# Homomorphic Encryption Types

• Saturday, Feb 15, 2020 A previous post introduced homomorphic encryption (HE) and the challenges of applying it to deep learning. This post will dig into the three main types of HE schemes. We will first introduce the notion of a circuit, so that we can describe the properties of each type and differentiate between them. If you are wondering what each type allows you to do, then this post is for you.

## Circuits

Say we have a function `F` that takes two input values `x` and `y` and computes `x + x.y`, a mathematical representation of this function is written as `F(x, y) = x + x.y`, but we can also represent `F` as a directed acyclic graph as shown in the figure below. A circuit is a directed acyclic graph, which has a set of inputs, gates (e.g. addition or multiplication), edges that connect inputs and edges together, and a final output. Circuits have two properties of interest, namely, size and depth. The size is the number of gates a circuit has. The depth is the biggest distance between every possible input and the output. In the figure above, the circuit has a size of two as it has two gates, and a depth of two as the longest path is between `y` and the final output, and it has two gates along the way.

## Types of Homomorphic Encryption Schemes

HE schemes are classified depending on the possible circuits they can evaluate on encrypted data, differences lies in the available gates to use, and the depth of those circuits. Next we discuss the three types of HE schemes, namely, partially, somewhat and fully homomorphic encryption.

#### Partially Homomorphic Encryption (PHE)

This type of scheme can evaluate any circuit composed of a single type of gate, addition or multiplication, but never both. It doesn’t restrict neither the size nor the depth of the circuit. This type is well suited for applications that only need to perform either addition or multiplication on encrypted data. The RSA cryptosystem is an example of a PHE that allow an unbounded number of modular multiplications.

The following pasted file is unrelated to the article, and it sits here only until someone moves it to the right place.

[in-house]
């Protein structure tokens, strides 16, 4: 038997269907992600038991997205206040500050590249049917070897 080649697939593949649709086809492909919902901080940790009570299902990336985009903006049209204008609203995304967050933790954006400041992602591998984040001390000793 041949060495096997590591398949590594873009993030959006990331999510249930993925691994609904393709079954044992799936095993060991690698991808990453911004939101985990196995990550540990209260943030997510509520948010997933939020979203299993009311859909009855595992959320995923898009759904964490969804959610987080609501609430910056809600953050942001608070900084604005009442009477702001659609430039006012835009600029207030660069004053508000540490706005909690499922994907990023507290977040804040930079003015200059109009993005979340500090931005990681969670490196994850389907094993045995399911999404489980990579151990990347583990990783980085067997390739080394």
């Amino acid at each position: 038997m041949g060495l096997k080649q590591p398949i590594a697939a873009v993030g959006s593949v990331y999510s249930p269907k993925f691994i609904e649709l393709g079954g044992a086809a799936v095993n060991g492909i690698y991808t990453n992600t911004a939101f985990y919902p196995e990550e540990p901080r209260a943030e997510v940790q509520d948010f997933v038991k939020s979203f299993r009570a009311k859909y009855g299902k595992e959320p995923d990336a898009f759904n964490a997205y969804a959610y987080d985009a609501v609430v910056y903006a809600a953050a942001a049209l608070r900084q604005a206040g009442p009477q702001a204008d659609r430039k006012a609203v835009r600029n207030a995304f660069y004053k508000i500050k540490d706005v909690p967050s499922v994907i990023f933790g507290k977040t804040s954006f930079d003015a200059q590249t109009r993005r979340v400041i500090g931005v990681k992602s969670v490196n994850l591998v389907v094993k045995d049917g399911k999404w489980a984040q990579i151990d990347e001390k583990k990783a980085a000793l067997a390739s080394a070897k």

#### Somewhat Homomorphic Encryption (SHE)

This type of scheme can evaluate circuit composed of both addition and multiplication gates, but with a restriction on the depth (e.g. circuits with a depth of at most 5). What we call Leveled Homomorphic Encryption is a subset of SHE, it can evaluate circuits with variable depth, but the depth must be set prior to encryption, so you must set your scheme’s parameters depending on the circuits you are aiming to evaluate. SHE is useful for evaluating low degree polynomials up to some level, however, we sometimes need to evaluate circuits of arbitrary depth.

#### Fully Homomorphic Encryption (FHE)

FHE schemes can evaluate circuits composed of both addition and multiplication gate, but in contrast to SHE, FHE has an unlimited circuit depth, which makes it suitable for deep learning applications. Although many FHE schemes have been proposed during the last decade, it has been difficult to use them in practice. Actually, FHE are now built on top of SHE. Thanks to Craig Gentry, who showed in his paper how we can build FHE out of SHE by using what he called bootstrapping.

## Conclusion

Here we compared schemes based on the possible circuits they can evaluate, and FHE is the most powerful type based on this, however, to put such scheme into practice, someone need to consider other factors as well, we can mention the cost of evaluation, the size of ciphertexts, the domain of plaintexts (integers or real numbers), and the cost of bootstrapping for FHE schemes.